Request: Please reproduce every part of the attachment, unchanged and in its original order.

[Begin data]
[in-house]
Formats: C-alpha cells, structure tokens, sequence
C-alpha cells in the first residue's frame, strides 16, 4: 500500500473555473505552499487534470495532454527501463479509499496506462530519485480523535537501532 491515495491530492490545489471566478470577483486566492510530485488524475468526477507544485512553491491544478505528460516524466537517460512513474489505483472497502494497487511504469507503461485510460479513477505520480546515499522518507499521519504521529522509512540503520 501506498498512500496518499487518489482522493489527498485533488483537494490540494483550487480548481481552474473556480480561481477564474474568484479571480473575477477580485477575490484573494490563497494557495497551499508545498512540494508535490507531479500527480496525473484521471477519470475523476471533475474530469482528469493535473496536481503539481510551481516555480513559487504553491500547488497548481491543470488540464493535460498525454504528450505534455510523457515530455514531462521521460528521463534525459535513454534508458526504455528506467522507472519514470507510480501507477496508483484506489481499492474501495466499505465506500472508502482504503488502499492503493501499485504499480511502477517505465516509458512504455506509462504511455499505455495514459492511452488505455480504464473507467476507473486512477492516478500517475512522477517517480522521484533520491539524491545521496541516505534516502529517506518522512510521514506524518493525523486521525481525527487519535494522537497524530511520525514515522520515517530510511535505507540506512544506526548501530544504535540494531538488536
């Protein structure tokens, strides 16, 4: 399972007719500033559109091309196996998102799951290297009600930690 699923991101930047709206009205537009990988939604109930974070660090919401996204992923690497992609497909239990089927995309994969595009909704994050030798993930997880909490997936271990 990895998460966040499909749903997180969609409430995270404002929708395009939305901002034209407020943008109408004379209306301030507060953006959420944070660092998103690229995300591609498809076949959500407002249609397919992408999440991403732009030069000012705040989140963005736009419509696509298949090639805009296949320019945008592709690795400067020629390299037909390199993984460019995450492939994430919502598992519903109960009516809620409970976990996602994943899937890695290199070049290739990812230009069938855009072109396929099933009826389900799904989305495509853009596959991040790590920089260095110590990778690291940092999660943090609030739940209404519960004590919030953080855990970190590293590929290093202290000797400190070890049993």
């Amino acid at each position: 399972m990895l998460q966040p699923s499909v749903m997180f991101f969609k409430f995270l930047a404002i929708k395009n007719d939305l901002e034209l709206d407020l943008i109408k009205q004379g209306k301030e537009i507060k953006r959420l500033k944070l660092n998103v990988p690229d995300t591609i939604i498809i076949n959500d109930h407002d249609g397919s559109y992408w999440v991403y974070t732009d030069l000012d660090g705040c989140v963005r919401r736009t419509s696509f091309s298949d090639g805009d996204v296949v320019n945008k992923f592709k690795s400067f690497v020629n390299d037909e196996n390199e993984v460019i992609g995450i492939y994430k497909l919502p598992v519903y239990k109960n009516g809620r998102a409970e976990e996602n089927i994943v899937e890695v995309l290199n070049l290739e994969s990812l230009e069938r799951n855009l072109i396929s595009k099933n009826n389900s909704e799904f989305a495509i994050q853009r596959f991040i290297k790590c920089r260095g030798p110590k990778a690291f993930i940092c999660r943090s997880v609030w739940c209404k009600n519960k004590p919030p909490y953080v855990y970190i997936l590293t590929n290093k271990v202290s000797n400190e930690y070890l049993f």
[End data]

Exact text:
[in-house]
Formats: C-alpha cells, structure tokens, sequence
C-alpha cells in the first residue's frame, strides 16, 4: 500500500473555473505552499487534470495532454527501463479509499496506462530519485480523535537501532 491515495491530492490545489471566478470577483486566492510530485488524475468526477507544485512553491491544478505528460516524466537517460512513474489505483472497502494497487511504469507503461485510460479513477505520480546515499522518507499521519504521529522509512540503520 501506498498512500496518499487518489482522493489527498485533488483537494490540494483550487480548481481552474473556480480561481477564474474568484479571480473575477477580485477575490484573494490563497494557495497551499508545498512540494508535490507531479500527480496525473484521471477519470475523476471533475474530469482528469493535473496536481503539481510551481516555480513559487504553491500547488497548481491543470488540464493535460498525454504528450505534455510523457515530455514531462521521460528521463534525459535513454534508458526504455528506467522507472519514470507510480501507477496508483484506489481499492474501495466499505465506500472508502482504503488502499492503493501499485504499480511502477517505465516509458512504455506509462504511455499505455495514459492511452488505455480504464473507467476507473486512477492516478500517475512522477517517480522521484533520491539524491545521496541516505534516502529517506518522512510521514506524518493525523486521525481525527487519535494522537497524530511520525514515522520515517530510511535505507540506512544506526548501530544504535540494531538488536
């Protein structure tokens, strides 16, 4: 399972007719500033559109091309196996998102799951290297009600930690 699923991101930047709206009205537009990988939604109930974070660090919401996204992923690497992609497909239990089927995309994969595009909704994050030798993930997880909490997936271990 990895998460966040499909749903997180969609409430995270404002929708395009939305901002034209407020943008109408004379209306301030507060953006959420944070660092998103690229995300591609498809076949959500407002249609397919992408999440991403732009030069000012705040989140963005736009419509696509298949090639805009296949320019945008592709690795400067020629390299037909390199993984460019995450492939994430919502598992519903109960009516809620409970976990996602994943899937890695290199070049290739990812230009069938855009072109396929099933009826389900799904989305495509853009596959991040790590920089260095110590990778690291940092999660943090609030739940209404519960004590919030953080855990970190590293590929290093202290000797400190070890049993």
């Amino acid at each position: 399972m990895l998460q966040p699923s499909v749903m997180f991101f969609k409430f995270l930047a404002i929708k395009n007719d939305l901002e034209l709206d407020l943008i109408k009205q004379g209306k301030e537009i507060k953006r959420l500033k944070l660092n998103v990988p690229d995300t591609i939604i498809i076949n959500d109930h407002d249609g397919s559109y992408w999440v991403y974070t732009d030069l000012d660090g705040c989140v963005r919401r736009t419509s696509f091309s298949d090639g805009d996204v296949v320019n945008k992923f592709k690795s400067f690497v020629n390299d037909e196996n390199e993984v460019i992609g995450i492939y994430k497909l919502p598992v519903y239990k109960n009516g809620r998102a409970e976990e996602n089927i994943v899937e890695v995309l290199n070049l290739e994969s990812l230009e069938r799951n855009l072109i396929s595009k099933n009826n389900s909704e799904f989305a495509i994050q853009r596959f991040i290297k790590c920089r260095g030798p110590k990778a690291f993930i940092c999660r943090s997880v609030w739940c209404k009600n519960k004590p919030p909490y953080v855990y970190i997936l590293t590929n290093k271990v202290s000797n400190e930690y070890l049993f």